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Taking the “Crisis” out of Mid-life: A Catholic Perspective on Aging

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Price: $100.00
Duration: 1 hr. 28 min.
CE Credits: 1.50

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Americans spend billions of dollars each year trying to escape the effects of aging. Mention the words “midlife crisis” and you will typically hear this distinct and growing population reduced to off-color jokes and tired stereotypes. Perhaps most disheartening is the tendency in our society to deny the simple fact of growing older. The result is an epidemic of psychological and spiritual dysfunction among older Americans.

Understanding and treating people facing the challenges of the midlife and senior years takes a unique set of skills, and a wide-ranging perspective. In his engaging presentation, Taking the “Crisis” out of Midlife, Dr. Philip Scrofani, ABPP, explains why so many Americans perceive aging in a negative light, and counters with a Christian model that adds a positive, transcendent dimension to the aging process. In his two-hour presentation, Dr. Scrofani compares the foundational world-views and value-systems of the five living generational groups, followed by a thought-provoking analysis of three anthropological viewpoints. The midlife and senior life stages are discussed from each perspective, and the therapeutic benefits of a Catholic vision of the human person are developed. In the final part of his presentation, Dr. Scrofani explores some of the challenges ministers and Catholic psychologists face in dealing with the problems associated with aging, and offers a vision for how faith integration can give this growing population the hope of growing older with grace and dignity.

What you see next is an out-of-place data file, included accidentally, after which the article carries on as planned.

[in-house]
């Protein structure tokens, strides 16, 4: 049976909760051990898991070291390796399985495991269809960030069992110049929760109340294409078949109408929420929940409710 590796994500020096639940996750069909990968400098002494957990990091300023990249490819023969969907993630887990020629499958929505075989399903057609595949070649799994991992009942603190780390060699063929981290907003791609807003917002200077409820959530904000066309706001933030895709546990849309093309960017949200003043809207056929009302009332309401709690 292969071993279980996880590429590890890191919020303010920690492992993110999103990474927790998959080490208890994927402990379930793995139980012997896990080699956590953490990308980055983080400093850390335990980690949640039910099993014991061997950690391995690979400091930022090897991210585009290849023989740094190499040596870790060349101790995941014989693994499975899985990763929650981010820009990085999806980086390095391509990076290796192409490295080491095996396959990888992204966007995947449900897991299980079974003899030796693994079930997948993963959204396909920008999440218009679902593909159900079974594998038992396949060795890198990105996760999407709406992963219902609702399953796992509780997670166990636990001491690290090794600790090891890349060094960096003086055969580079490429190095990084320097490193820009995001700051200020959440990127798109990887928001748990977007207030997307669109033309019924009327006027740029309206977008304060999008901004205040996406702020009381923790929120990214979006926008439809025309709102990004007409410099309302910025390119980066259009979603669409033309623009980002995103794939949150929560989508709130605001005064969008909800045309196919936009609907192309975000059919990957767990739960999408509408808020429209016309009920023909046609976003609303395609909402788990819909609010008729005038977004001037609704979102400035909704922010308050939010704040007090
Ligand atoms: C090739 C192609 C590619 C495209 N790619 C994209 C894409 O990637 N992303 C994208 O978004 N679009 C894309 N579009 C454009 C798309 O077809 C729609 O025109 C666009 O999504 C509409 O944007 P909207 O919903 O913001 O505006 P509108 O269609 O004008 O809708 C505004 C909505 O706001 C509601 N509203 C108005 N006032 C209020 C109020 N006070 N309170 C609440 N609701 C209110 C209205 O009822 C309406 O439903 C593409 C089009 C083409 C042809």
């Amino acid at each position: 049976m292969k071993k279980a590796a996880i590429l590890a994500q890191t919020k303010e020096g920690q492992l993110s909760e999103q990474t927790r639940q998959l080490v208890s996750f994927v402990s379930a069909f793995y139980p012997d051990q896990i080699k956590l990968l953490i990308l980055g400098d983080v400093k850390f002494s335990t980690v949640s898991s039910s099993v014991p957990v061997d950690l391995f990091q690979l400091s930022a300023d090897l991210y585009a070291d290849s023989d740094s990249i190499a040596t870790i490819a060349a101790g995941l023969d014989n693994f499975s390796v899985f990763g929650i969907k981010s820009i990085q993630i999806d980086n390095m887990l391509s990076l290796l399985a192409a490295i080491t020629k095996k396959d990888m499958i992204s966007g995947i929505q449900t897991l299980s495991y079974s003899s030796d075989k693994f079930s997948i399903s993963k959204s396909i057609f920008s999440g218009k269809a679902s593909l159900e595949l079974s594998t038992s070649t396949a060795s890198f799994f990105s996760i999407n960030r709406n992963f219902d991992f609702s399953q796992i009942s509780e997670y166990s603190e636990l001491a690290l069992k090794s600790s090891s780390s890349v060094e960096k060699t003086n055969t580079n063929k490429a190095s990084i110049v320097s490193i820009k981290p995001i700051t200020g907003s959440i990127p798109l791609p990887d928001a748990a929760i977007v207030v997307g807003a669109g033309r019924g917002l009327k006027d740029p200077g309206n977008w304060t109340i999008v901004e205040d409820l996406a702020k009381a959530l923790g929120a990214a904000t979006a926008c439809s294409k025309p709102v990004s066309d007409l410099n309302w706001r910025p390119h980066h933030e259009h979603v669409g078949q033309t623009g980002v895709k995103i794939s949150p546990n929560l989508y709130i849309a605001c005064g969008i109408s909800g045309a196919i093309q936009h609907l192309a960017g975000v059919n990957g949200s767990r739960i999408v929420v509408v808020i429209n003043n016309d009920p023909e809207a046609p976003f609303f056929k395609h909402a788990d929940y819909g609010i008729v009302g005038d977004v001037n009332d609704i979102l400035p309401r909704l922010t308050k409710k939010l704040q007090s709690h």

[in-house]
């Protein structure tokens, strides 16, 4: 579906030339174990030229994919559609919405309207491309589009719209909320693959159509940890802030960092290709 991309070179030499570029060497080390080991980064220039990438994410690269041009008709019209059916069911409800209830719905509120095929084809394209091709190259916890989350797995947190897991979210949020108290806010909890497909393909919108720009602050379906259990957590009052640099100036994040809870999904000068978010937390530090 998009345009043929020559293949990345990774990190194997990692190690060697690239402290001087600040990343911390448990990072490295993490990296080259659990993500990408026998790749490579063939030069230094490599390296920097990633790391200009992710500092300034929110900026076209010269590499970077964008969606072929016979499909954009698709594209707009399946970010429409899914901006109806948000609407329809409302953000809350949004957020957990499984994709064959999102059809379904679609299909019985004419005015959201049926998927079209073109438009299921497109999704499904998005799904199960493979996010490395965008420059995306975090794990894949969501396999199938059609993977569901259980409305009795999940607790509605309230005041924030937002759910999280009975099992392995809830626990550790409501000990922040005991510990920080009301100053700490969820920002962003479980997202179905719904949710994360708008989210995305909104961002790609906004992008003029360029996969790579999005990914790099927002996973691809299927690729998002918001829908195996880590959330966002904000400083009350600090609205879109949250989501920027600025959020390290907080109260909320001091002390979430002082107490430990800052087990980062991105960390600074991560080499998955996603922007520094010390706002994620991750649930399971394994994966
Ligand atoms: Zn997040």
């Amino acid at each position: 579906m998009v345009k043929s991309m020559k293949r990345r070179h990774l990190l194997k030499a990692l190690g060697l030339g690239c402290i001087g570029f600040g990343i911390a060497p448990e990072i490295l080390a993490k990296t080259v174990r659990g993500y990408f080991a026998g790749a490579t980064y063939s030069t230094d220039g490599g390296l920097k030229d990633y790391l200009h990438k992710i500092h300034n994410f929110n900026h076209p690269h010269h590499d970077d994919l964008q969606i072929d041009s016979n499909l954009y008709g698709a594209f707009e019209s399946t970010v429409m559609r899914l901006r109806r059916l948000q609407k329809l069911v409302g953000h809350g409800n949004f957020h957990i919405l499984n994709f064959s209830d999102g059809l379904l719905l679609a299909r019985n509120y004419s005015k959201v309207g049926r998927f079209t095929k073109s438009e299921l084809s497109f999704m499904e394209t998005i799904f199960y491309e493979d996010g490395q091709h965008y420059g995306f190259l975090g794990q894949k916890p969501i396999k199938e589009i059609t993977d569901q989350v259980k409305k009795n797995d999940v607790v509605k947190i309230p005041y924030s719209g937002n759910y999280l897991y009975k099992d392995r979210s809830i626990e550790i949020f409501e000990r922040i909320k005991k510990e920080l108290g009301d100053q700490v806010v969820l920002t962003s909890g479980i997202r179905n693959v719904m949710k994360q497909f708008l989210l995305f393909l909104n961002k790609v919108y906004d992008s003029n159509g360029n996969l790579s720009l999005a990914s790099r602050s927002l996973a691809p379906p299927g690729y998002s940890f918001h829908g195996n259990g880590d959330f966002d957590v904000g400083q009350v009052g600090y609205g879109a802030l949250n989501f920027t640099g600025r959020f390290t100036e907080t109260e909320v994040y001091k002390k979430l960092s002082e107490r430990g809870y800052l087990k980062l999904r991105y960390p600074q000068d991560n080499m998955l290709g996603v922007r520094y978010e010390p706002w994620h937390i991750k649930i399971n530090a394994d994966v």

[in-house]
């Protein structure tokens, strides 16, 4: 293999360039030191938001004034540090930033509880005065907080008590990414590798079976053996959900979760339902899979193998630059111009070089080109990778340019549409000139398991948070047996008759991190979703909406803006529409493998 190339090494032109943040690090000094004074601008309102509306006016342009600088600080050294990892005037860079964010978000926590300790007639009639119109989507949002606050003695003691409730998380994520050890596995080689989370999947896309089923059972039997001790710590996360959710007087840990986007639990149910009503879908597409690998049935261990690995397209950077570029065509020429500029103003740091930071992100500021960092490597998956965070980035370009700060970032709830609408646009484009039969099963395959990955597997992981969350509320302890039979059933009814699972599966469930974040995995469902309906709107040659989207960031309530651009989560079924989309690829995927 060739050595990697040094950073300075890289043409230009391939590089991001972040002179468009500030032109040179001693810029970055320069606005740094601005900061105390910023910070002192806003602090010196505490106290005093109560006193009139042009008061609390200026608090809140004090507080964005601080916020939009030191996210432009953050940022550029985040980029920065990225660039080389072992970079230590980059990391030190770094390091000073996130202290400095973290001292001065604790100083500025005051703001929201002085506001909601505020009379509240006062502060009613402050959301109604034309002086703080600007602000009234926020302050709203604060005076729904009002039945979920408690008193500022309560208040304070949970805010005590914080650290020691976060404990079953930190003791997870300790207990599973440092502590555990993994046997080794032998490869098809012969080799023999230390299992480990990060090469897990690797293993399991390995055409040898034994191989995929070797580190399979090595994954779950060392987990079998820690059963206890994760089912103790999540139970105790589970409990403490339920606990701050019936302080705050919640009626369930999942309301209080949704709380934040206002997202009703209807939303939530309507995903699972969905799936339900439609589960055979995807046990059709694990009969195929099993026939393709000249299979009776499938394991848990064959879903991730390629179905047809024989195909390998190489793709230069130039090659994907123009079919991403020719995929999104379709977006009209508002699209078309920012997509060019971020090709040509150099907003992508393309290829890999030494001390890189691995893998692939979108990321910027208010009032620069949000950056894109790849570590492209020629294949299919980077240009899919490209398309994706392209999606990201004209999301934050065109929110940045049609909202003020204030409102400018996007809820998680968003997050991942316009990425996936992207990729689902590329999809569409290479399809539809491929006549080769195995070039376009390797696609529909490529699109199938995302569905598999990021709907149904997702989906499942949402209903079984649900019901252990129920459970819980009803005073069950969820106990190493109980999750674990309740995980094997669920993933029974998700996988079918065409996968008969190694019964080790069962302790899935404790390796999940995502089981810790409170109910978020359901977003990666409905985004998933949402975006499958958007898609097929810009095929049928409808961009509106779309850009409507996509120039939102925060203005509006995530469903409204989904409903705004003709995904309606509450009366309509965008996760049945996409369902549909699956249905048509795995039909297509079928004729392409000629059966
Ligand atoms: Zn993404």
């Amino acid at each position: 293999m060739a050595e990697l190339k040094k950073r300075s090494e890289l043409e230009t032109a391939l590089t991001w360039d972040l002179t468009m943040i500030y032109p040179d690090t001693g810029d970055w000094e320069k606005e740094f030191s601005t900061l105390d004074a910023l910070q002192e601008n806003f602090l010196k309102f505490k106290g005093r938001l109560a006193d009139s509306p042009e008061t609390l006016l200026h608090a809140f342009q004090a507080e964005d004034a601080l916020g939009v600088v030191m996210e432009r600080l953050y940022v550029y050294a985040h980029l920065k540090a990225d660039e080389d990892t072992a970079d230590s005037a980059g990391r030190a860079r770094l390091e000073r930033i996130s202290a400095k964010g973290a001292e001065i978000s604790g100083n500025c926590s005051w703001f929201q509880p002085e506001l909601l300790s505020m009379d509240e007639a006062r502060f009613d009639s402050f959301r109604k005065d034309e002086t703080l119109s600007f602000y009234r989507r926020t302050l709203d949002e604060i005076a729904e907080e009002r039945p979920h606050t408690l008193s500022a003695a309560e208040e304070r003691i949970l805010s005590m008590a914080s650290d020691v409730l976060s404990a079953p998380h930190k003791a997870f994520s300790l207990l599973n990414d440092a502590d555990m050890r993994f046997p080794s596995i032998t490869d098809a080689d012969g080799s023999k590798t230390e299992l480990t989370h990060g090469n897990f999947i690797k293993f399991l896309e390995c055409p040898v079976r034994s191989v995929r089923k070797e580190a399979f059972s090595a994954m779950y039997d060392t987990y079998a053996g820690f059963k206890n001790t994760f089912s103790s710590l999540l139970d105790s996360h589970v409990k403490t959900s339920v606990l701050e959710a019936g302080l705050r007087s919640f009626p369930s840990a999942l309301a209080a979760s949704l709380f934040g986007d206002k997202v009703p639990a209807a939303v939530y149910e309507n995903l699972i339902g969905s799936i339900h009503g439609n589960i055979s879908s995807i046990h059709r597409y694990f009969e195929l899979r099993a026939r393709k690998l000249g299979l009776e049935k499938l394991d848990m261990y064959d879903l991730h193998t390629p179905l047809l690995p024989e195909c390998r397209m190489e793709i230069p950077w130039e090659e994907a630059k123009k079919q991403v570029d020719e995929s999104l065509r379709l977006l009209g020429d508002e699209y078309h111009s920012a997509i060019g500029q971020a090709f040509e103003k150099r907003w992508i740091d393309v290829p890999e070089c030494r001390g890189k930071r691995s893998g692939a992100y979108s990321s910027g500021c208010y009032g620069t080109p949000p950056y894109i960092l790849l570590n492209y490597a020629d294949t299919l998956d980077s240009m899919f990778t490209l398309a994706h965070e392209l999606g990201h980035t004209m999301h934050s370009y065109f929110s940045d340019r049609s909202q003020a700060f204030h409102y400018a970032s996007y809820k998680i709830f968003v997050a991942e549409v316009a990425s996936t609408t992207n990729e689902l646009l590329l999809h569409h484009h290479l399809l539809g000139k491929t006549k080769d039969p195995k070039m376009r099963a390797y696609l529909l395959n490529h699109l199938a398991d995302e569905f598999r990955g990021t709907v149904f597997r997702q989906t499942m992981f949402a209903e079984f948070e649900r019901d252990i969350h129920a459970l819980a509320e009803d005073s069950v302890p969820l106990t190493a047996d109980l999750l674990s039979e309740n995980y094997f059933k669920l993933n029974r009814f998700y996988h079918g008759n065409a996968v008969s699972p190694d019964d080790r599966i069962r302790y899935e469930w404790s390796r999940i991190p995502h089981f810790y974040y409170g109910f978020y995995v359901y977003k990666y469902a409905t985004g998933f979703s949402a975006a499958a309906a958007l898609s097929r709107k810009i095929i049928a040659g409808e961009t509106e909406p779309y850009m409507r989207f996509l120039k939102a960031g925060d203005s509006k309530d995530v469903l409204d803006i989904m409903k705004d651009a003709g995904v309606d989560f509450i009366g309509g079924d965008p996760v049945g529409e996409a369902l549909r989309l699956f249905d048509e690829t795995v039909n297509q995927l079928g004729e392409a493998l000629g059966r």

Learning Objectives At the end of the presentation, participants will be able to:

  1. Identify the increasing aging population in American society and the ways aging might be seen differently by the five living generations in American society, beginning with the World War II generation.
  2. Identify key elements of the midlife crisis and some of the psychological challenges for the Baby Boomer generation as they enter into their senior years.
  3. Discuss midlife and senior adjustment to aging from the Darwinian and Humanist perspectives and consider the protective influences of a Catholic anthropology that is being developed at the Institute for the Psychological Sciences in Arlington, VA.
  4. Discuss some introductory intervention issues regarding seniors for ministers and psychologists with respect to the aging population.